The first presentation was “Explaining Usage Patterns in Open Government Data: the Case of” presented by Jonathan Bright of Oxford Internet Institute, which key findings included: (1) about 80 percent of the datasets available on the British Government’s open data website had never been downloaded by the public; (2) the more the datasets were curated (with meta-information such as tags and descriptions), the more frequently they were downloaded; and (3) the more frequently the datasets were updated, the more frequently they were downloaded.  The implication is that governments should shift to publishing a small number

of datasets that are well curated and maintained.

The second presentation that interested me – and related to me as a Hong Kong native the most – was “Networked Collective Action in the 2014 Hong Kong Occupy Movement: Analyzing a Facebook Sharing Network” by King-Wa Fu of the University of Hong Kong, which key findings were that independent online media and popular bloggers played a more significant role than political parties and leaders in forming an online network (i.e. sharing of posts between different Facebook pages) that acted as a countervailing power during the Umbrella Movement from September to December 2014.  The implication of this study is that non-institutional players’ domination of public policy debates may counteract the process of an institutionalized policy formation that involves all political forces in Hong Kong and Beijing, the prime target of non-institutional actors’ protests during the Movement.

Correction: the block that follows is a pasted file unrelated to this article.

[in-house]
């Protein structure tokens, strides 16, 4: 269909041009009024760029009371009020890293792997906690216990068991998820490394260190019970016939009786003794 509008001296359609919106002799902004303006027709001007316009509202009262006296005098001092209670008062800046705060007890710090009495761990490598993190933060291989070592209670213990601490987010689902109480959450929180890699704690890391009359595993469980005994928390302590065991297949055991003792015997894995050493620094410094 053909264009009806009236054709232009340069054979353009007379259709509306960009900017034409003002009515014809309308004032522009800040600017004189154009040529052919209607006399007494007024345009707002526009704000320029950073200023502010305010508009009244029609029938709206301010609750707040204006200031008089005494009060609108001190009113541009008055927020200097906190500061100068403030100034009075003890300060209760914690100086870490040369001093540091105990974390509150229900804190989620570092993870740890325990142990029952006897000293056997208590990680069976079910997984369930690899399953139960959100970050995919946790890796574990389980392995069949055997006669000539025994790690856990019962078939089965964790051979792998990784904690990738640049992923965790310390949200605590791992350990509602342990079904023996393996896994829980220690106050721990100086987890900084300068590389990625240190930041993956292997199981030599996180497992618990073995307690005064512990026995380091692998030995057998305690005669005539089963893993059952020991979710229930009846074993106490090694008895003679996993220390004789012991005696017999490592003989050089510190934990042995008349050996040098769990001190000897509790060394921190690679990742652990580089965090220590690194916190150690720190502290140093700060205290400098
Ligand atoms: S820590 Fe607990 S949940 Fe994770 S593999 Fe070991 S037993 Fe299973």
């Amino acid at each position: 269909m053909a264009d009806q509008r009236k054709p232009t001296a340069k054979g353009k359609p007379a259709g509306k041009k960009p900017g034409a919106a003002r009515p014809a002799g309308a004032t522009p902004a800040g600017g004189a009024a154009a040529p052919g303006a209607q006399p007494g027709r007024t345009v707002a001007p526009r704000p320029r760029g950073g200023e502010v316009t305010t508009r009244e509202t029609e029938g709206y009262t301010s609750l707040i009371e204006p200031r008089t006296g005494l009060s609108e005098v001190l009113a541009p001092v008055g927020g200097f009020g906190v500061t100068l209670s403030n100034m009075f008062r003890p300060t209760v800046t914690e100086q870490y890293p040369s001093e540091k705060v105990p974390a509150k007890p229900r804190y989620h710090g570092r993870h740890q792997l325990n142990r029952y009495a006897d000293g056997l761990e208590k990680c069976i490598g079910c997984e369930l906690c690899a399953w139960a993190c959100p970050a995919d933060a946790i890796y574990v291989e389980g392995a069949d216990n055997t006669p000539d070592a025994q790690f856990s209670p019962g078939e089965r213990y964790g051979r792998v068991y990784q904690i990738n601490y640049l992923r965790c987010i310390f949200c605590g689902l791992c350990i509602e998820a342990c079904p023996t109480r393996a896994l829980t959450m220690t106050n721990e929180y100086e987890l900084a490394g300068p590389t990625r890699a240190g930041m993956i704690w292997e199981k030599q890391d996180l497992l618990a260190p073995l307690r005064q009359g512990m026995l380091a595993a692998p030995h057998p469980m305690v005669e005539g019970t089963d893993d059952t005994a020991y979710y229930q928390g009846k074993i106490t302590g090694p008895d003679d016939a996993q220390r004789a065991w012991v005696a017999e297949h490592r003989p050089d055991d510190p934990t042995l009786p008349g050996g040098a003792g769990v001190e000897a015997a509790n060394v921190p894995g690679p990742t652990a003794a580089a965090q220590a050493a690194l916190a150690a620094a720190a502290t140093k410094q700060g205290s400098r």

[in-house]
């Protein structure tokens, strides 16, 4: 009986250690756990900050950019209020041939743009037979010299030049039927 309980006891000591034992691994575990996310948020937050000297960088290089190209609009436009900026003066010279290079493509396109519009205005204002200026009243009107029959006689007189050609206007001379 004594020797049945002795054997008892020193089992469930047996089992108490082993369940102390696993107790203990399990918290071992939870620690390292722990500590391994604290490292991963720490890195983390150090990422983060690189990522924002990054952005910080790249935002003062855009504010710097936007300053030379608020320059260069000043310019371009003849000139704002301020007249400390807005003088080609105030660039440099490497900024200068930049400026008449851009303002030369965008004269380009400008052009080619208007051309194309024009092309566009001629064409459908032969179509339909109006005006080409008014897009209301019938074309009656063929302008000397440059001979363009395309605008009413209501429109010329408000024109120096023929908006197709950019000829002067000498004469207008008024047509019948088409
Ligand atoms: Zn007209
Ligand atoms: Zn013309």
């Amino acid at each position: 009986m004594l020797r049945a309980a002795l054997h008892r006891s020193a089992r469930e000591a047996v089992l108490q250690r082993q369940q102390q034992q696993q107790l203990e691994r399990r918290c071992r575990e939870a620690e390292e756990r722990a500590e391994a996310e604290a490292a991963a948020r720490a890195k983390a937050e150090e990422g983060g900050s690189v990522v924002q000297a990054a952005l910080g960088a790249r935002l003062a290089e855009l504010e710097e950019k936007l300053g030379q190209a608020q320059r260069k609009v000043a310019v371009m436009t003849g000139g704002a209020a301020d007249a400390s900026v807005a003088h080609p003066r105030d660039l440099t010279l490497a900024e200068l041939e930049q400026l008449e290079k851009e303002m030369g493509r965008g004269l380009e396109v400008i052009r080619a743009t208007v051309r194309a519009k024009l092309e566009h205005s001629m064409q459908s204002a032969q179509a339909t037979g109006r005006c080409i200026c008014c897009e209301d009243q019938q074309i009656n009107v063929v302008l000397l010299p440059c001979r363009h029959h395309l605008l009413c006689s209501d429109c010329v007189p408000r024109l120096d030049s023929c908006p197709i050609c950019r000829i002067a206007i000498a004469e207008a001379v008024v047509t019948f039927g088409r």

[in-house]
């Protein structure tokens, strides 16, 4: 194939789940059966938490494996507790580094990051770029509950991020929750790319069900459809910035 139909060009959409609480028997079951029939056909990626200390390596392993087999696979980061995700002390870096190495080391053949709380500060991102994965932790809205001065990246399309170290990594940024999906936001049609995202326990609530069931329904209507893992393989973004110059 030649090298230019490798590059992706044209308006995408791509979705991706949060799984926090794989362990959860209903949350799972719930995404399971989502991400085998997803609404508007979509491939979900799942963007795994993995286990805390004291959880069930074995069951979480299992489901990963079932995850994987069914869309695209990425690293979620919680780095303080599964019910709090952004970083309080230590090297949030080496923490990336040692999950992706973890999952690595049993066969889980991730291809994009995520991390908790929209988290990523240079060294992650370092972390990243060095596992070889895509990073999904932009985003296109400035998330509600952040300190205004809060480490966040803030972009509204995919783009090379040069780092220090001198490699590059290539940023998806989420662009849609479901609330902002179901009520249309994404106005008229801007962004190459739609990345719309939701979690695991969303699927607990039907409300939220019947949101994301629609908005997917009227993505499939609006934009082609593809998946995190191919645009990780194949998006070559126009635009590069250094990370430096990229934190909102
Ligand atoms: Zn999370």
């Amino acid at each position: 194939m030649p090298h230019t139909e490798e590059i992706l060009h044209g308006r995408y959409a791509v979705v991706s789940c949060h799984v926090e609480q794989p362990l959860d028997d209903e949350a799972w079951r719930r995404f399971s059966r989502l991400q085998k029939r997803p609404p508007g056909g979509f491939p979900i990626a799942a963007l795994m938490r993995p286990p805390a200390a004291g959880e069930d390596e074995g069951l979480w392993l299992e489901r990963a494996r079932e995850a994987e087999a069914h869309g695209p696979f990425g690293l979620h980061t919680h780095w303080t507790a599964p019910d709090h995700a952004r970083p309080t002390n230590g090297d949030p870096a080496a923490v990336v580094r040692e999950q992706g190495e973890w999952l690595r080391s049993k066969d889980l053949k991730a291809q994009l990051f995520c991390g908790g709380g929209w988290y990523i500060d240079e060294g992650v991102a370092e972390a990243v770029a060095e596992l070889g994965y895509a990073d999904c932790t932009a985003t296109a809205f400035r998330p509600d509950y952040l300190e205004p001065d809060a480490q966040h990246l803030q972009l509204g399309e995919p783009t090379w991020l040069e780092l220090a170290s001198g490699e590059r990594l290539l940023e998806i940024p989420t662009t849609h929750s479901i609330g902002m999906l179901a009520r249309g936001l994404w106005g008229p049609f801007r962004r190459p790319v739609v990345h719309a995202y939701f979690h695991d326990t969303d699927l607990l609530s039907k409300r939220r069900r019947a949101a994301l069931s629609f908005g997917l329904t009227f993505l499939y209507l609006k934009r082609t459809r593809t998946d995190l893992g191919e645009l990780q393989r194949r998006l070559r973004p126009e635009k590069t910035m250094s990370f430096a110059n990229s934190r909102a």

The third presentation that caught my attention was “Policy-Making Using Online Social Data: the Political Representativeness of Brazilian Twitter Users” by Rafael Martins de Souza of the Department of Public Policy Analysis at Fundação Getulio Vargas, a Brazilian think tank and higher education institution.  This session presented a video clip in which Twitter users’ discussions of different public policy issues and interactions with each other ahead of the Brazilian presidential election in 2014 were visualized.  As a matter of fact, I did something similar to this in the institution that I worked in before coming to Erfurt.

The ICPP ended with the plenary session titled “Feeding the World, a Multi-Dim

ensional Public-Policy Challenge,” which corresponded to the main theme of the Milan Expo “Feeding the Planet, Energy for Life.”  Having missed the chance to visit Shanghai Expo in 2010, I was excited to be in an Expo host city.  Thanks to the suggestions from some very helpful student assistants of the conference, I was able to buy a half-priced Expo entrance ticket offered by an on-campus travel agency.  After the conference ended in early afternoon of 4 July, I took the metro to Rho Fiera where the Expo was held, and was amused by the street musicians’ performance in the train car.  While the ICPP was an academic feast, the Milan Expo was literally a place for feast: great food and drinks offered at vari

ous national pavilions, not to mention the fantastic music and dance performances in, particularly, pavilions of Latin American countries.

The host city of ICPP 2017 has yet to be decided.  For those MPP colleagues who want to participate or even present a paper at an IPPA-organized conference next year, the Association has confirmed to hold its first ever Regional Conference on Public Policy at the University of Hong Kong on 10-11 June 2016.  While I did not present any paper in the Milan ICPP, I will seriously consider submitting a paper proposal to a panel of the regional conference.